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Written By: Songslinger (from http://www.songslinger.net/fishing.html)

 

 

Whenever an angler's friend, parent, relative spouse or significant other asks me what they should give that angler, I always say, "Don't buy a rod or reel!" The reaction is often a look of betrayal or hurt, certainly disappointment. "But why not?" they ask.

The answer is, anglers are particular people and the best intentions frequently have the worst results. Unless you know exactly which rod or reel your fishing friend wants, you will be much better off if you leave that decision to him. A good solution is a gift certificate. The fisherman can use it to buy the equipment of his choice and he will be as grateful as if you'd given him precisely what he wanted.

But some people don't like gift certificates. They prefer a more personal touch. But if you are unfamiliar with angling, it's a tricky situation. I've always felt that the best gift is one that someone will appreciate yet might not go out and get for himself. Or maybe it's something he's been" meaning to get around to," but never remembers when he's at the tackle shop.

Here then is a list for the non-angler who wants to get something for a fisherman. These are "stocking stuffer" items that can also be individually wrapped for extra fun. We all love opening presents, right? With the exception of items 1&2, all these are under $10 and many are under $5. Also, if you want to save money, most of these items are significantly less expensive if you buy them somewhere other than a bait and tackle shop.

 

  1. Fishing License. This is one of my favorite Christmas gifts. My family gives me one every year. It's true that a license is not required on most piers, but why not give your angler a wider potential? California is an enormous state with more angling possibilities than can be experienced in a lifetime. Note: extra stamps are available for two rods in freshwater lakes, striped bass, and for other regional regulations-but hold off on those. Let the angler get them later on. He may not need any of them.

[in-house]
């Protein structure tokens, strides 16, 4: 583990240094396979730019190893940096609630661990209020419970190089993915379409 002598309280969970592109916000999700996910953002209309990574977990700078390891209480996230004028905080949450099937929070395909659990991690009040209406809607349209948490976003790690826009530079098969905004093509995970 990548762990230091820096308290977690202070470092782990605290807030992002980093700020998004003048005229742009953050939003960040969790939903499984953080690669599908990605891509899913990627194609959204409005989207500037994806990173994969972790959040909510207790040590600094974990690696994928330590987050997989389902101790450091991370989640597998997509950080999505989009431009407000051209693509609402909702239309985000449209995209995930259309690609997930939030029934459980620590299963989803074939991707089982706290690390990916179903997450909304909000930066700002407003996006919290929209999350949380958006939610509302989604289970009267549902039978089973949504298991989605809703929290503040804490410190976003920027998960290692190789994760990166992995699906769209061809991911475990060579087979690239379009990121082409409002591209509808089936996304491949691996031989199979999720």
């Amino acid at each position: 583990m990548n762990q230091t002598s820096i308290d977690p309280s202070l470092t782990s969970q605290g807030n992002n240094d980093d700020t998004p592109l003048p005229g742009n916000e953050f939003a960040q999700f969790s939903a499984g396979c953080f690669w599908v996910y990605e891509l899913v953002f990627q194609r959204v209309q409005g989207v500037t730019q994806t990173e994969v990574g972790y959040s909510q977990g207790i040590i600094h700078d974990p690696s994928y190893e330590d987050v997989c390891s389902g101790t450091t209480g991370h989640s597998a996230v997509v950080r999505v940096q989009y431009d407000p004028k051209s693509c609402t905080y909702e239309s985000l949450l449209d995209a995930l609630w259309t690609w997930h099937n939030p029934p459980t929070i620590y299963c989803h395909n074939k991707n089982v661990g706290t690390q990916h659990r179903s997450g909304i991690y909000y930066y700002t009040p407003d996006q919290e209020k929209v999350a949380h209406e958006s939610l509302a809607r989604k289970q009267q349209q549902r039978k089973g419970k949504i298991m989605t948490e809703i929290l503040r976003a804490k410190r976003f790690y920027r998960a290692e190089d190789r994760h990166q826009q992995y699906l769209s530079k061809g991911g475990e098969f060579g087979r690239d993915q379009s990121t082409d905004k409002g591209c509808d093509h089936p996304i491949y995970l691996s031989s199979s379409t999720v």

2. Hand Warmer. An obvious component of the winter's angler's gear, but you would be surprised how many fishermen don't have a hand warmer.
  3. Watch. No more excuses for being late! Seriously though, this is a useful item few of us keep handy. I like the stopwatch variety because I'm one of those obsessive types who like to time everything from moments between casts to a battle with Moby Dick-which is why I can tell you I fought a 75# bat ray for 1:10:23 at Berkeley Pier in May of 1997. It's also good for keeping track of tides.
  4. Screwdrivers. A set of small Phillips and Flathead screwdrivers can really make an angler's day. There are few things worse than having your fishing come to a screaming halt for the sake of one minor adjustment.
  5. Pliers. Needlenose are best, especially those with a wire cutting feature. Or, for specialized work, a pair of forceps or a hemostat, ideal for removing hooks-from a fish or a finger.
  6. Pocket Knife. Most anglers have their special knives for bait and filleting. But a little jackknife can be invaluable. You don't need to get one with a lot of stuff. A single blade and a bottle opener will do. Tweezers are nice as well.
  7. Nail clippers. Exquisite line trimmers. Get them at a baitshop for $5 or less than a buck elsewhere.
  8. Tape Measure. The best kind, believe it or not, is the loose one you get from a fabric store. It's waterproof and easy to store. The metallic kind may be quick to recoil but they are also quick to rust and quit working entirely.
  9. Elastic Thread. Another fabric store offering, and probably half the price as what's offered at a tackle shop-with more yardage. White or black, I don't think it matters, but get both if you are worried.
  10. Gloves. A cheap pair of work gloves can save hands and even keep them warm. Whether it's pulling out a snag, handling a fish, or retaining circulation on a cold salty day, gloves are great. I suggest the cheap work kind because gloves get lost easier than just about any apparel. Get two pairs!
  11. Rags. This is so obvious a fishing necessity that it's amazing how few anglers remember it. Any auto parts store will carry cloth towels for a cheap price. You could also get a package of handiwipes but they are not particularly recyclable.
  12. Thermos. Hot or cold, whatever the beverage, you will be remembered with gratitude.

Clipped and used with Permission by Glen Gustavson A.k.a. "Songslinger" at  http://www.songslinger.net/fishing.html

 

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